4 Ways that Human Trafficking Affects us All

Modern-day slavery is often hidden in plain sight.

 
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Last year, my quaint little college town of about 80,000 people was shocked when a local restaurant owner was arrested for human trafficking. He had been using physical force to coerce two women into unpaid work—one of the women lived at the restaurant and was even prevented from making phone calls in English. All this came to light one day when a customer found out what was going on, met the woman in the back, and helped her escape and receive medical attention.

When we think of human trafficking—or to really call it what it is, modern-day slavery—we might picture red light districts or cocoa farms thousands of miles away. We don’t usually think of the restaurant on a busy intersection in the center of our town. But human trafficking does happen around us, often hidden in plain sight. And even though many of the estimated 30 million slaves in the world today do live far away from us, the impact of human trafficking—through forced labor and sex trafficking—still reaches us in our everyday lives.

But much like the customer who was able to help the exploited restaurant worker, we also have the ability to fight human trafficking in our everyday lives. Here are 4 main ways that human trafficking affects us all and what we can do to fight back.


 
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In Your Home

You’re on DoneGood, so you may already know how human trafficking affects your home. Some of the clothes, home goods, and even food we buy are produced by workers who are being exploited—forced or deceived into work, or working for unreasonably low wages.

What you can do

You’re here, so you’re already off to a great start! All of DoneGood’s 200+ brands ensure that their workers are free and are being paid and treated fairly. Keep buying from great brands that sell ethically-made clothing, home goods, and food products. Known Supply, GlobeIn, Grounds for Change, and Five North Chocolate are great places to start.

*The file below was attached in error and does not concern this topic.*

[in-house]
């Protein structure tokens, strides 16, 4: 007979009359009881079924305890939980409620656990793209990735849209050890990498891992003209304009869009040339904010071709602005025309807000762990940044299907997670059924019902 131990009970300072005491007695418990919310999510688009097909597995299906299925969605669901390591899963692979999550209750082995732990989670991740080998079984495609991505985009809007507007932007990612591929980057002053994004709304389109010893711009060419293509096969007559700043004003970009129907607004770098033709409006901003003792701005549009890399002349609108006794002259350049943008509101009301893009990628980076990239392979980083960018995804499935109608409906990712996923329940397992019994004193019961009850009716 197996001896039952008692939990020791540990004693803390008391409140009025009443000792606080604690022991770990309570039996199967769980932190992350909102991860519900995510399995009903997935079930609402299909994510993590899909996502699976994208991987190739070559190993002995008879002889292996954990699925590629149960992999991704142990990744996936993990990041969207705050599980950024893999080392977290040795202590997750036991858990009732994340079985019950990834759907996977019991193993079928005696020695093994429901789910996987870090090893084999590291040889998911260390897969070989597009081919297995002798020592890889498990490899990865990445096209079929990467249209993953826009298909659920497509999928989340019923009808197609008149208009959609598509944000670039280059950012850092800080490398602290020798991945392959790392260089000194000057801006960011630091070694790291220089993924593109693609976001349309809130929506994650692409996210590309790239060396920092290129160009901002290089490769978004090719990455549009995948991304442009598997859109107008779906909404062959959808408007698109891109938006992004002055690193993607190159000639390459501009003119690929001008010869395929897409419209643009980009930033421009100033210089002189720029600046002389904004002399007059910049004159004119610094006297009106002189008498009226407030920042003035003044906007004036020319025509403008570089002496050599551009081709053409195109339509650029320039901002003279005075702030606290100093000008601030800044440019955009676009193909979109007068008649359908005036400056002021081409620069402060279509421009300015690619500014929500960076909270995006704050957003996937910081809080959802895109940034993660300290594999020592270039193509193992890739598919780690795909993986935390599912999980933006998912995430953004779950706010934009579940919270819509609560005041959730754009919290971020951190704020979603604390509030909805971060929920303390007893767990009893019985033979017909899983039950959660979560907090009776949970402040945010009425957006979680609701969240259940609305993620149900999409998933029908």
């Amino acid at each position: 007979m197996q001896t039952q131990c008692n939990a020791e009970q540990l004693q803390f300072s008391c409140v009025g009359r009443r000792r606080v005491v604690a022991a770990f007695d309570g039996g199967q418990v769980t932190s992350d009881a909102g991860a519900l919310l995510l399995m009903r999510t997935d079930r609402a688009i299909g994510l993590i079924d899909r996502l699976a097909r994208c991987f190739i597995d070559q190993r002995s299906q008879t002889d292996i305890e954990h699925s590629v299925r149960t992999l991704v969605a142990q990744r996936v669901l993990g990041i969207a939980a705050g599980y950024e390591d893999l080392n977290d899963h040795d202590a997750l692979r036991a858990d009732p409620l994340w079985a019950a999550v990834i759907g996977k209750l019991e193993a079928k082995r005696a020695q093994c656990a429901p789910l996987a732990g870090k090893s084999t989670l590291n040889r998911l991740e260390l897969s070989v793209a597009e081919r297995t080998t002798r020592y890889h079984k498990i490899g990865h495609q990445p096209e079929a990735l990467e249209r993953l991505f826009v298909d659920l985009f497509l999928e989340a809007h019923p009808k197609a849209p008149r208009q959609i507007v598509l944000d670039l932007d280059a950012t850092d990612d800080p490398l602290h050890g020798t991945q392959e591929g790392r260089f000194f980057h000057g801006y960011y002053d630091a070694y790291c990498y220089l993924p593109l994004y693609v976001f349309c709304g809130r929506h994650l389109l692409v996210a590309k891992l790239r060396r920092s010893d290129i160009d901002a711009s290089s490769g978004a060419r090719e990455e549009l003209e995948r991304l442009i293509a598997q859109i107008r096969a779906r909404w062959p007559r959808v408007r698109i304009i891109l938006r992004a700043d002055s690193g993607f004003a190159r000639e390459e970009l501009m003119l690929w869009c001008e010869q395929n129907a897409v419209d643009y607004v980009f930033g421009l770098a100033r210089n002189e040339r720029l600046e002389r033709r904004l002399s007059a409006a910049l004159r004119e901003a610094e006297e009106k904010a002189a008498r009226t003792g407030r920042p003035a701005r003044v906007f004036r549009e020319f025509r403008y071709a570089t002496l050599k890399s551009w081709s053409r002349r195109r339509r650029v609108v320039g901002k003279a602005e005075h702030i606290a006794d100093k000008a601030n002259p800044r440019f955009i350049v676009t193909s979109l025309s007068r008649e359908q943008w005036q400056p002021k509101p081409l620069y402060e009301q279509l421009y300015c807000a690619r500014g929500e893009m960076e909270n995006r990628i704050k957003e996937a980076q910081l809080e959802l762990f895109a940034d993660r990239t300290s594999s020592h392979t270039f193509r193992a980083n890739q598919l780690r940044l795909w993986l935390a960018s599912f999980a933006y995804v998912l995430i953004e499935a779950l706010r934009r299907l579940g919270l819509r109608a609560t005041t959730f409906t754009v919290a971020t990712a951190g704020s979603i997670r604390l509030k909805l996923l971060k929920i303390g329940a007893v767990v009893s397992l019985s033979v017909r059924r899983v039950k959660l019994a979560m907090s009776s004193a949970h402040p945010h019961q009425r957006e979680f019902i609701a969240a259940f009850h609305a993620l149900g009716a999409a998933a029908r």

You can also learn some of the biggest culprits of unethical sourcing with resources like these from Fashion Revolution and the Department of Labor.

 
 

In Your Community

As the story about the restaurant in my town shows, human trafficking can happen anywhere—even down the street. In restaurants, salons, massage parlors, and shops around us, business owners may prey on vulnerable populations—like non-English speakers—and deceive or force them into unfair working conditions.

What you can do

Look for warning signs as you’re out and about in your community. Red flags include an employee living at their place of employment, being prevented from speaking to others, or appearing overly fearful and submissive.

If you see suspicious activity, report it. In the U.S., the national human trafficking hotline is 1-888-373-7888. Outside the U.S., you can find your country’s human trafficking hotline here.

 
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While Traveling

Transportation and travel centers are common hubs for human trafficking. Victims are often transported from place to place, so airports, trains, buses, major interstates, and hotels are important places to be aware of warning signs.

Our vacation destinations might also contribute to labor trafficking. It’s becoming increasingly apparent that some vacation destinations—particularly all-inclusive options—exploit their employees.

What you can do

As you travel, especially in transportation hubs and hotels, keep an eye out for red flags among travelers. Red flags might include: a traveler who is not dressed appropriately for the season, is traveling with few possessions, or is traveling with someone who seems to control them or speak for them. If something seems off, call the numbers listed above.

When choosing where to travel yourself, look for ethical options. Context Travel is a great resource to help you plan an ethical vacation. If you plan your own trip, just ask yourself questions as you explore lodging and accommodations. If a resort or hotel seems unreasonably cheap, there may be a reason.

 
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Online

There are two main ways we encounter human trafficking online. The internet—especially social media and online marketplaces like Craigslist— is a major venue where victims of sex trafficking are bought and sold.

Pornography also fuels the sex trade by creating a demand for content that is often met using victims of human trafficking. These videos and pictures end up on mainstream sites, so consumers have no way of knowing if what they are viewing includes victims of human trafficking.

What you can do

As with the categories above, keep an eye out for suspicious activity online. If you see something shady, report it. You can help stop the demand for pornography by refusing to be a consumer yourself.

Also, consider supporting some of our incredible brands that fight sex trafficking in the developing world. Start with Starfish Project, Elegantees, The Tote Project, Made for Freedom, and Sudara.


Human trafficking is a terrible reality, but our small actions can make a difference! Through awareness, conscious shopping habits, and reporting suspicious activity, we can help fight injustice in our communities and around the world.


 
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Erin King
DoneGood Contributor

Writer, editor, and all-around language enthusiast who uses her love of words to help others.

Website

 
Erin King